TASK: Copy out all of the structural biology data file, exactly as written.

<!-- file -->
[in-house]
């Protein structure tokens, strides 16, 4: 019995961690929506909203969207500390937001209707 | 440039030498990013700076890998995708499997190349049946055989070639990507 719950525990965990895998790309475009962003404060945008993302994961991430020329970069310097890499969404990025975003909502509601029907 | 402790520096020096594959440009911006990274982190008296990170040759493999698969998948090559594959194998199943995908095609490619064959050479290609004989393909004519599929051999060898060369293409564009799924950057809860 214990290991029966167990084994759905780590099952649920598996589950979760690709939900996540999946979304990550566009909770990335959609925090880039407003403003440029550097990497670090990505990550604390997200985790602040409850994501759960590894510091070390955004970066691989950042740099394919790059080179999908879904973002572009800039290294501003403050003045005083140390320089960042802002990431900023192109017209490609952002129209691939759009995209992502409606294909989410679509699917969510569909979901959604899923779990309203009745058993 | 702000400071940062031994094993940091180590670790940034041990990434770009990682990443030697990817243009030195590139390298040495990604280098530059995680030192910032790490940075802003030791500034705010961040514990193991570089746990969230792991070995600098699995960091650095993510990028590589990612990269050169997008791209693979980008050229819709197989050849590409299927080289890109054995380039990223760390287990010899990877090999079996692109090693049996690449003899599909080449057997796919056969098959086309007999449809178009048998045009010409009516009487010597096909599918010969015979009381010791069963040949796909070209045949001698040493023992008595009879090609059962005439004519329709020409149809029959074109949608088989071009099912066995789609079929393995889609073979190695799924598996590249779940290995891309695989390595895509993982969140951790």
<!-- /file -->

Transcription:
[in-house]
């Protein structure tokens, strides 16, 4: 019995961690929506909203969207500390937001209707 | 440039030498990013700076890998995708499997190349049946055989070639990507 719950525990965990895998790309475009962003404060945008993302994961991430020329970069310097890499969404990025975003909502509601029907 | 402790520096020096594959440009911006990274982190008296990170040759493999698969998948090559594959194998199943995908095609490619064959050479290609004989393909004519599929051999060898060369293409564009799924950057809860 214990290991029966167990084994759905780590099952649920598996589950979760690709939900996540999946979304990550566009909770990335959609925090880039407003403003440029550097990497670090990505990550604390997200985790602040409850994501759960590894510091070390955004970066691989950042740099394919790059080179999908879904973002572009800039290294501003403050003045005083140390320089960042802002990431900023192109017209490609952002129209691939759009995209992502409606294909989410679509699917969510569909979901959604899923779990309203009745058993 | 702000400071940062031994094993940091180590670790940034041990990434770009990682990443030697990817243009030195590139390298040495990604280098530059995680030192910032790490940075802003030791500034705010961040514990193991570089746990969230792991070995600098699995960091650095993510990028590589990612990269050169997008791209693979980008050229819709197989050849590409299927080289890109054995380039990223760390287990010899990877090999079996692109090693049996690449003899599909080449057997796919056969098959086309007999449809178009048998045009010409009516009487010597096909599918010969015979009381010791069963040949796909070209045949001698040493023992008595009879090609059962005439004519329709020409149809029959074109949608088989071009099912066995789609079929393995889609073979190695799924598996590249779940290995891309695989390595895509993982969140951790």